Regarding his comments, the work being done on the draft spec follows
"We anticipate possible 2.0.2 or 2.0.3 versions, etc. only for the
purpose of clarifying the specification, not for adding new features
to the format."
The work being done on the spec covers the same elements and
attributes as RSS 2.0.1-rv-6. There's been talk here among some
mailing list participants of being more ambitious than that, but
that's part of the territory when you engage in work like this. Those
suggestions haven't been reflected in the draft.
The draft spec effort is as conservative in scope as the last six
revisions published by the advisory board. The goal is to follow all
of 2.0.1-rv-6's clearly specified rules and address the unclear
aspects of RSS that aren't clearly specified, like whether item
description is the only RSS element that can carry HTML.
This is an incremental effort. I agree on the need to stick to the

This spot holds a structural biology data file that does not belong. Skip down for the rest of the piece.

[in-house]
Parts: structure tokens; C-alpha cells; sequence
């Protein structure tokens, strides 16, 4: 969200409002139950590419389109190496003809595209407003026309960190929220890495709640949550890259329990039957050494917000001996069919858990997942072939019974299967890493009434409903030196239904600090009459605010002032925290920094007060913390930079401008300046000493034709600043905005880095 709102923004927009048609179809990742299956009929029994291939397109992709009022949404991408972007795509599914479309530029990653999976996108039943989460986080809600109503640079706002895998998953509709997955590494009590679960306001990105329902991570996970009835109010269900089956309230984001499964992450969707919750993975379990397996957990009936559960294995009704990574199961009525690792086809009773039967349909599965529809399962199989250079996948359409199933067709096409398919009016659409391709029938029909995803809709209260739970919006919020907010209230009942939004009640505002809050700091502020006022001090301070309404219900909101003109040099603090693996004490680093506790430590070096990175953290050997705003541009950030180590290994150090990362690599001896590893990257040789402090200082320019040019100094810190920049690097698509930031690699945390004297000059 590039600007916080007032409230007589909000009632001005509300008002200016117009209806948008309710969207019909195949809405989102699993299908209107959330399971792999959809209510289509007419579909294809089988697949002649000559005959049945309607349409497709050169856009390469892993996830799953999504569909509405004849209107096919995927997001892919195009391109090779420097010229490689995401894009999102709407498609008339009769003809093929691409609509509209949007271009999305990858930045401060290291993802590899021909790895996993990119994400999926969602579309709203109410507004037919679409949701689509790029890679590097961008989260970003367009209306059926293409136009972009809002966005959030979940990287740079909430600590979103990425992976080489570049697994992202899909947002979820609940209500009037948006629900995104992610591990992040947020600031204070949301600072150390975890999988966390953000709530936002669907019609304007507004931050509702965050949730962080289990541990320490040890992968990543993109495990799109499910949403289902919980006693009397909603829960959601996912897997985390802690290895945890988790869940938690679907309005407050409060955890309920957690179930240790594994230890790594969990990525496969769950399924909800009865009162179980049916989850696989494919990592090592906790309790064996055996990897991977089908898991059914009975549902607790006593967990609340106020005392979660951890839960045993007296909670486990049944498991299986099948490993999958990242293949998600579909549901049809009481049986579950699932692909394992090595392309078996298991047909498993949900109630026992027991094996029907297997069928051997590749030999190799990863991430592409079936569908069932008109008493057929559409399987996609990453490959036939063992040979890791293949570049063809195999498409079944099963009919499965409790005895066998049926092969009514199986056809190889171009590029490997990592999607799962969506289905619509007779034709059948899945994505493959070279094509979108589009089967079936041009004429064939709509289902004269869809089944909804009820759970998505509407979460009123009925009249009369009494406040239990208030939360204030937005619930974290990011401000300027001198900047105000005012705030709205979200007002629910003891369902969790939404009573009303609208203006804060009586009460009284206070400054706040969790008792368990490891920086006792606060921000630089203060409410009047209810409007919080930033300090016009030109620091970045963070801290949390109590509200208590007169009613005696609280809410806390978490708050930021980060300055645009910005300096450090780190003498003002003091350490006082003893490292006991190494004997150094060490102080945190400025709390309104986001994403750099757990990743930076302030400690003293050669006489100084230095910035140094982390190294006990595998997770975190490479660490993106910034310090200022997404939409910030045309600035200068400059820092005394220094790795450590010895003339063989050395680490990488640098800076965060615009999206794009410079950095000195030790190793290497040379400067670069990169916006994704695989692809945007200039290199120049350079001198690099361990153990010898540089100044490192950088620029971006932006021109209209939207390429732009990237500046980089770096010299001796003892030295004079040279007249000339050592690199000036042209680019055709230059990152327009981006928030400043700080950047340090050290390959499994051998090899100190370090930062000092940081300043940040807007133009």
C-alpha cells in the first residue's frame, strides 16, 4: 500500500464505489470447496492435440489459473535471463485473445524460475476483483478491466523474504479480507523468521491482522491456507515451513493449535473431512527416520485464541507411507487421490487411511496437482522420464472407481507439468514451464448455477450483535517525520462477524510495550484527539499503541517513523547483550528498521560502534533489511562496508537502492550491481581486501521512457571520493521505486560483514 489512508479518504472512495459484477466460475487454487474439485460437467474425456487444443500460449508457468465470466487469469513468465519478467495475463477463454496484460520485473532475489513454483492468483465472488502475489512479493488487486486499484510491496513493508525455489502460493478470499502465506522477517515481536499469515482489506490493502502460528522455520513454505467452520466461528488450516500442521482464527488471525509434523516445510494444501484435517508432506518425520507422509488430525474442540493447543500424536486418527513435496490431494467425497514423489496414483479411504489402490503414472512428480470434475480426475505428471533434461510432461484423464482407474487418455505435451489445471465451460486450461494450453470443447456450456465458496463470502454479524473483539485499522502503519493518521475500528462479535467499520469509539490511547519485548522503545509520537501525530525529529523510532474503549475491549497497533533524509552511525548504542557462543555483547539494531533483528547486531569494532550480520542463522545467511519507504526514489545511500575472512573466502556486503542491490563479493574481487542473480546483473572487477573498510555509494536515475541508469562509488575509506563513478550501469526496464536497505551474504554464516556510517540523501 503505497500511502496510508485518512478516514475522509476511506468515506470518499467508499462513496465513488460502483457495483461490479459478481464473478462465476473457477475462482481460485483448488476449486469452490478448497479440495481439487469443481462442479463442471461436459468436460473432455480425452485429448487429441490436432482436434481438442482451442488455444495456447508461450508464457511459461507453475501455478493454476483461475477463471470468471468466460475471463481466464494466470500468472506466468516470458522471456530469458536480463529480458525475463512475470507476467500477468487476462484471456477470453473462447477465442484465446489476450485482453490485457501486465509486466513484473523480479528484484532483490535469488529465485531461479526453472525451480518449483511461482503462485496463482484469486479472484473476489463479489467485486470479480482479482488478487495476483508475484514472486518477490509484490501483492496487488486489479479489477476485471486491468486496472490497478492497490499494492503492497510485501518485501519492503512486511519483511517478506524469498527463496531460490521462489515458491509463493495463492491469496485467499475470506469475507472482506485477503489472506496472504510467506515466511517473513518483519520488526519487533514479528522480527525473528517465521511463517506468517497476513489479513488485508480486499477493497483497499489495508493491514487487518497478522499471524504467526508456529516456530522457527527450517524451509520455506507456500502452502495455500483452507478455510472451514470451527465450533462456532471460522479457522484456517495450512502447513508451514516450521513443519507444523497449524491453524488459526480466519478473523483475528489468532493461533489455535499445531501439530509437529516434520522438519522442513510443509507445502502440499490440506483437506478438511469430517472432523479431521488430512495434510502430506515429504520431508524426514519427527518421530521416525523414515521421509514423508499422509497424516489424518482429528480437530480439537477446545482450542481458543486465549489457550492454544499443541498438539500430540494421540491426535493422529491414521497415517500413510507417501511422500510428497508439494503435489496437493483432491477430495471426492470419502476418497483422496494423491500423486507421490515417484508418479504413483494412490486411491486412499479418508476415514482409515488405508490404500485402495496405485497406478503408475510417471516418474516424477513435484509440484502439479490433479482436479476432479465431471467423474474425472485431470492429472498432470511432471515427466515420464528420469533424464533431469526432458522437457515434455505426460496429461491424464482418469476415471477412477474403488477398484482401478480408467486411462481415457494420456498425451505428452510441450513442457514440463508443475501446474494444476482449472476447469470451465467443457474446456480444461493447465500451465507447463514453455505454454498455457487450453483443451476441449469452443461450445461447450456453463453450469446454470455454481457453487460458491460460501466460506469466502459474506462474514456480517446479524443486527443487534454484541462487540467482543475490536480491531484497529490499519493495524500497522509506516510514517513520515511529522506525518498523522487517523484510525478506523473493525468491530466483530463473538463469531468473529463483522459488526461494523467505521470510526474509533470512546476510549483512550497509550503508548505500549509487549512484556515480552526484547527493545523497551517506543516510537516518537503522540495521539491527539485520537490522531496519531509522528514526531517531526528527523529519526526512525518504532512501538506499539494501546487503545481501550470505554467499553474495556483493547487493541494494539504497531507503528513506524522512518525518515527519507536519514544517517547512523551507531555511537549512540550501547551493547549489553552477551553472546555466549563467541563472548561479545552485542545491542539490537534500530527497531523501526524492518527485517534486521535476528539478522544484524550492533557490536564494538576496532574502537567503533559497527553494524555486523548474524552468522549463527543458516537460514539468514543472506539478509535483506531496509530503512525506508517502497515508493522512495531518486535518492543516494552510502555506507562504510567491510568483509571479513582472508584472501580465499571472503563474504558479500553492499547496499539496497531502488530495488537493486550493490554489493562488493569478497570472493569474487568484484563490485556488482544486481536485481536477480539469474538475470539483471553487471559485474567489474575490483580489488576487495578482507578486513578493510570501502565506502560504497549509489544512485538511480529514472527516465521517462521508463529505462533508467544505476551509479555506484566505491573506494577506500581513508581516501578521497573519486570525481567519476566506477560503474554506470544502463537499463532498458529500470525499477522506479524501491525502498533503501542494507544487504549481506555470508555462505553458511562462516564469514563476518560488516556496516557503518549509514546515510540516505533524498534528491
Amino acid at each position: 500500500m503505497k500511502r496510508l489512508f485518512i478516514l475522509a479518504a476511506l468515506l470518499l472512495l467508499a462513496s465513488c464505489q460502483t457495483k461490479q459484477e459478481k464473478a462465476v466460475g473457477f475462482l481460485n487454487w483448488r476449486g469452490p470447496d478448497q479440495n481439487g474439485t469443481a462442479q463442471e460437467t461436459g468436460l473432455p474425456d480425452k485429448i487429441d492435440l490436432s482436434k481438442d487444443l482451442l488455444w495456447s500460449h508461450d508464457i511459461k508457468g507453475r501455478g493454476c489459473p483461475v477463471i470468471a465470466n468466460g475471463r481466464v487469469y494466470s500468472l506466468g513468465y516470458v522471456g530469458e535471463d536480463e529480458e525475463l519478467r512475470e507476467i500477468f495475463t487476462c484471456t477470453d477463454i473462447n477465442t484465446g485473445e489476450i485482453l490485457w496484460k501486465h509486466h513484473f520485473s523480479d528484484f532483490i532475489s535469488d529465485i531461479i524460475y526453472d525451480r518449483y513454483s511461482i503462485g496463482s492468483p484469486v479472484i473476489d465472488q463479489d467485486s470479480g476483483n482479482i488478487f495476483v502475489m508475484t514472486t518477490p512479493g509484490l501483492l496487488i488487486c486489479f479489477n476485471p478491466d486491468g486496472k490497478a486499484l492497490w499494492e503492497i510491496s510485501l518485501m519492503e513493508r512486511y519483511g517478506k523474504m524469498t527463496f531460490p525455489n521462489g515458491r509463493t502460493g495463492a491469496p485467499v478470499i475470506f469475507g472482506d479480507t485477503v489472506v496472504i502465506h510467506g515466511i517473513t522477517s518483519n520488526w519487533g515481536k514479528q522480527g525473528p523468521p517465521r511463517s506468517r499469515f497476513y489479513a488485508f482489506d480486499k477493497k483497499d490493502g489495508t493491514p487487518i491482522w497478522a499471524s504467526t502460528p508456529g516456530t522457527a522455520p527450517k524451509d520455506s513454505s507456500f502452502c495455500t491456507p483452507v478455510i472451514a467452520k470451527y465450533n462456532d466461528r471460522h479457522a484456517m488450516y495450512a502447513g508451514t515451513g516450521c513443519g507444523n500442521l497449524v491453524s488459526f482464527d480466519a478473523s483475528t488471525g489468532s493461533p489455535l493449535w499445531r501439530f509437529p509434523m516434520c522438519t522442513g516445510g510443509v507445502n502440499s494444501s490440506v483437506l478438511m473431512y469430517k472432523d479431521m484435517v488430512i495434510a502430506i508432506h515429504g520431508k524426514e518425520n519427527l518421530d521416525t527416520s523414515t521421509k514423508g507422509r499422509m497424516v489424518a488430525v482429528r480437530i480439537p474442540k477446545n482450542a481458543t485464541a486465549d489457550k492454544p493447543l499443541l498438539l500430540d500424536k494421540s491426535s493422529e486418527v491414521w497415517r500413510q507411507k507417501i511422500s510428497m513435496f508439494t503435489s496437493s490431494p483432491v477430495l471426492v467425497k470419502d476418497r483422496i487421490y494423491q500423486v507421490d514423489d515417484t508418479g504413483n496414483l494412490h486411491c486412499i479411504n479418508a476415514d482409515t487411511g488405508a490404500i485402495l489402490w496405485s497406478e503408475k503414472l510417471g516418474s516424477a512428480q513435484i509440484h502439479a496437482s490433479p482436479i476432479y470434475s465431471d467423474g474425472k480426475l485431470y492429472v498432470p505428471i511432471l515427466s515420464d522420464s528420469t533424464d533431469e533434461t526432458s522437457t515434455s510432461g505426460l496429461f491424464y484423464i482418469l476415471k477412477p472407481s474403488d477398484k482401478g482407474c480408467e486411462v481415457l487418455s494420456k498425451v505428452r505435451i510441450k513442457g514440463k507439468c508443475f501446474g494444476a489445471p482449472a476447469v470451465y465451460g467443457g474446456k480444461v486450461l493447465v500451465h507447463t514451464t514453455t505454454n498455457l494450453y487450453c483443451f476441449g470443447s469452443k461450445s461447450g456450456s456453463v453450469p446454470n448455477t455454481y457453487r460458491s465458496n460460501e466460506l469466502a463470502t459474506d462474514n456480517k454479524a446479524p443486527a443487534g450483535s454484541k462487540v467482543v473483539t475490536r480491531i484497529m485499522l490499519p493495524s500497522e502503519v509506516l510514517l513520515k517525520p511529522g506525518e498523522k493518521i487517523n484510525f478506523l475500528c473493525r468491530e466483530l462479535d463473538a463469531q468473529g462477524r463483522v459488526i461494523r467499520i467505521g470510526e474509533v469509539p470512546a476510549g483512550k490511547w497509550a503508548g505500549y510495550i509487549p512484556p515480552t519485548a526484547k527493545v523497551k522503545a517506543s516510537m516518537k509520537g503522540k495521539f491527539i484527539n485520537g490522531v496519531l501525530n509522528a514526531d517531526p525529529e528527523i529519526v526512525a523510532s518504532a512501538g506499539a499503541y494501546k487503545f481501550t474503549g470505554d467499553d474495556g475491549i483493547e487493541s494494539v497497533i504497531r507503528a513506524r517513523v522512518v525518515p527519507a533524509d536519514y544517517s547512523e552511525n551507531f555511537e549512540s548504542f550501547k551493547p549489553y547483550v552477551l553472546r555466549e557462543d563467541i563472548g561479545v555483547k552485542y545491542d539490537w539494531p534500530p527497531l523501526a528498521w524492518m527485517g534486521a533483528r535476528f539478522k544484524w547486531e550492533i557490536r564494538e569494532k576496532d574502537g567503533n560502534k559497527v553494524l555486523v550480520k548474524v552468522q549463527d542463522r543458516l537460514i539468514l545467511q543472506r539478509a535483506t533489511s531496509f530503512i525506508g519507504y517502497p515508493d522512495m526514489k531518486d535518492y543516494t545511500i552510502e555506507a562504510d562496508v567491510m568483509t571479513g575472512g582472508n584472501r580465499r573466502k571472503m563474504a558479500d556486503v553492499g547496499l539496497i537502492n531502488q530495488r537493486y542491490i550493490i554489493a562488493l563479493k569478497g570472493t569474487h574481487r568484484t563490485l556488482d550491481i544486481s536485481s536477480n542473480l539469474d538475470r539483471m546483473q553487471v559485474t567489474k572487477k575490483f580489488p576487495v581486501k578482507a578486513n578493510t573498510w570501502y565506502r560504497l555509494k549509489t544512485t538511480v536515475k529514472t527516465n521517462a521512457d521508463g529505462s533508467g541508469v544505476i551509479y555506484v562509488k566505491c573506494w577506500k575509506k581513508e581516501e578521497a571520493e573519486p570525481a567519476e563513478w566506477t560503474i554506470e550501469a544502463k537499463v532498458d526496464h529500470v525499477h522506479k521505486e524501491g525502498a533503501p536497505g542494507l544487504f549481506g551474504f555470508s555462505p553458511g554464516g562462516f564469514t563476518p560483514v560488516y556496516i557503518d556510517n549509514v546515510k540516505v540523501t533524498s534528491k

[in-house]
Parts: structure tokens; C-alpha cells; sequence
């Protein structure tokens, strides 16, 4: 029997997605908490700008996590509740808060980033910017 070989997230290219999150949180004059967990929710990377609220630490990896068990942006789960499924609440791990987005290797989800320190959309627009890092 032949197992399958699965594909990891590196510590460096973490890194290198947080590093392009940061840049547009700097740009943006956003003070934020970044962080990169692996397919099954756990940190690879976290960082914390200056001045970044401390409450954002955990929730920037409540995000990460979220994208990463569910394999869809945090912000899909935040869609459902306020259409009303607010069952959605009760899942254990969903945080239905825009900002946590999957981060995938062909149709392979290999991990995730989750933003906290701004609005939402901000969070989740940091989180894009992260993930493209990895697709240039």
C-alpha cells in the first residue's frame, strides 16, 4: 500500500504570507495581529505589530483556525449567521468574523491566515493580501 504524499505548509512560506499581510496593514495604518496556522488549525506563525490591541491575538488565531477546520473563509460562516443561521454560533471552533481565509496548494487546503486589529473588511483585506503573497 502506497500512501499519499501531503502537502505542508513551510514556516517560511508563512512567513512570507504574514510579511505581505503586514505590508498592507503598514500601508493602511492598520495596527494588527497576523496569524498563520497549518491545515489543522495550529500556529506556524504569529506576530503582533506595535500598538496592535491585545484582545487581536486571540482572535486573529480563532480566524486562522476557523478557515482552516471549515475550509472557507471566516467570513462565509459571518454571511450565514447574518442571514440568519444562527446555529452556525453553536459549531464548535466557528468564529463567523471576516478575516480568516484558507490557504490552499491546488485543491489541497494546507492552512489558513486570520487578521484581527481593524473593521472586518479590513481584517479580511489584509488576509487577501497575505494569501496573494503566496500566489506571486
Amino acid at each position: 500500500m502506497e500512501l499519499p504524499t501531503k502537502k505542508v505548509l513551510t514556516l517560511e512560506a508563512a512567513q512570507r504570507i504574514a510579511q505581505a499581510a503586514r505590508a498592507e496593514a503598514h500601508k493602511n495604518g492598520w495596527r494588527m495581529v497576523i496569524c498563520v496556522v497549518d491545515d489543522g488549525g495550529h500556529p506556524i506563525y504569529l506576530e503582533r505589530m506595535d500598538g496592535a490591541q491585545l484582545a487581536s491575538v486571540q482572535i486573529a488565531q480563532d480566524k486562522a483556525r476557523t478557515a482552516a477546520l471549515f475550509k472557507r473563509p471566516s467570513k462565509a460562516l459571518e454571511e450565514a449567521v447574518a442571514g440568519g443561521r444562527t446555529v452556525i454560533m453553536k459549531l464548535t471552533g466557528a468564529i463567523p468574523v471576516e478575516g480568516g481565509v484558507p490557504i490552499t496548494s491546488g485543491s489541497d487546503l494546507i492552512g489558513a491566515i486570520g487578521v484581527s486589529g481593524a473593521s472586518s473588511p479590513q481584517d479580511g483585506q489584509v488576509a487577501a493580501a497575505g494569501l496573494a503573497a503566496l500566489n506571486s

existing element set as the strongest basis for interoperability, and
all board members who have gone on the record seem to agree as well.
In the original preparation of the draft spec, I fought the temptation
to tinker with the format, even on aspects of RSS that have shown in
hindsight to be less than ideal.
Just to pick one example, the item category element states that
forward slashes be used as delimiters in a value that maps to a hierarchy:
This is unnecessarily restrictive, since different categorization
systems use different techniques (such as tagging, which has no
hierarchy at all). But the language is still there in the draft spec: